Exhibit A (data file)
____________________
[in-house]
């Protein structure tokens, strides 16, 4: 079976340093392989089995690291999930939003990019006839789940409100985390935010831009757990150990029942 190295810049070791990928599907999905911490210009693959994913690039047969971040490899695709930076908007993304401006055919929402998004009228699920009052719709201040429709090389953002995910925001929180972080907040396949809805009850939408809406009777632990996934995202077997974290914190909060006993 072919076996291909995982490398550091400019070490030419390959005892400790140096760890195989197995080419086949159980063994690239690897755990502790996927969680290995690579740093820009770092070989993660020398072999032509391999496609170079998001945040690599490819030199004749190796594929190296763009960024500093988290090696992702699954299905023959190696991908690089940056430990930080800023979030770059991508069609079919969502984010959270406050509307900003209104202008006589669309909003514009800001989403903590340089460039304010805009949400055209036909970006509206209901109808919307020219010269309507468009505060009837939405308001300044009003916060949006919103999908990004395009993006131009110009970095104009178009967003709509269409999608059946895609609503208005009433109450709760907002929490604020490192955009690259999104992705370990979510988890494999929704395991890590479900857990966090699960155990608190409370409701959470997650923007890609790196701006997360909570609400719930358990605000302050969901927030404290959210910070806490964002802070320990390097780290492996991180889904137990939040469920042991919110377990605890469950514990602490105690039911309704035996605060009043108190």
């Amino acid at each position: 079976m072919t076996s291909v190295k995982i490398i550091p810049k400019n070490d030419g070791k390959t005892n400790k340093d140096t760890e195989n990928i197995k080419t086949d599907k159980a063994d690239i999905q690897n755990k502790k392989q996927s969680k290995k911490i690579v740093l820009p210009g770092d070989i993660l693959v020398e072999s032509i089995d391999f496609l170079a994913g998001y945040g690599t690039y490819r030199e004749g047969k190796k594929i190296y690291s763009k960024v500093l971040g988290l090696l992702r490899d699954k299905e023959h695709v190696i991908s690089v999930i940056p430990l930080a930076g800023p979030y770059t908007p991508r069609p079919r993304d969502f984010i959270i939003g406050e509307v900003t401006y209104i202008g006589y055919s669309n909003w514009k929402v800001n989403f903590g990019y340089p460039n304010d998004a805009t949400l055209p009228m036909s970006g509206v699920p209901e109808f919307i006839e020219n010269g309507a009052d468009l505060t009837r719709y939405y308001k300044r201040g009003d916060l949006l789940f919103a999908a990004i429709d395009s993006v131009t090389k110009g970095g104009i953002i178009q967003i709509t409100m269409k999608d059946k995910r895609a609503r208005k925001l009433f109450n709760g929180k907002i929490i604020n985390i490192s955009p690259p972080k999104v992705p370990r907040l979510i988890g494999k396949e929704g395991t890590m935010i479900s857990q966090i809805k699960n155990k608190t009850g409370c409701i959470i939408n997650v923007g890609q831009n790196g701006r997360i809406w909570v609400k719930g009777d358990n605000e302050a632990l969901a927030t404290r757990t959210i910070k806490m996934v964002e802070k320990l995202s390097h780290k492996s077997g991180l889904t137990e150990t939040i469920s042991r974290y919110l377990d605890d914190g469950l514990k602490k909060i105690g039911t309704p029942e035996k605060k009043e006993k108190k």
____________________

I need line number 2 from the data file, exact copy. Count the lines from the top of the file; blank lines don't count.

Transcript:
């Protein structure tokens, strides 16, 4: 079976340093392989089995690291999930939003990019006839789940409100985390935010831009757990150990029942 190295810049070791990928599907999905911490210009693959994913690039047969971040490899695709930076908007993304401006055919929402998004009228699920009052719709201040429709090389953002995910925001929180972080907040396949809805009850939408809406009777632990996934995202077997974290914190909060006993 072919076996291909995982490398550091400019070490030419390959005892400790140096760890195989197995080419086949159980063994690239690897755990502790996927969680290995690579740093820009770092070989993660020398072999032509391999496609170079998001945040690599490819030199004749190796594929190296763009960024500093988290090696992702699954299905023959190696991908690089940056430990930080800023979030770059991508069609079919969502984010959270406050509307900003209104202008006589669309909003514009800001989403903590340089460039304010805009949400055209036909970006509206209901109808919307020219010269309507468009505060009837939405308001300044009003916060949006919103999908990004395009993006131009110009970095104009178009967003709509269409999608059946895609609503208005009433109450709760907002929490604020490192955009690259999104992705370990979510988890494999929704395991890590479900857990966090699960155990608190409370409701959470997650923007890609790196701006997360909570609400719930358990605000302050969901927030404290959210910070806490964002802070320990390097780290492996991180889904137990939040469920042991919110377990605890469950514990602490105690039911309704035996605060009043108190």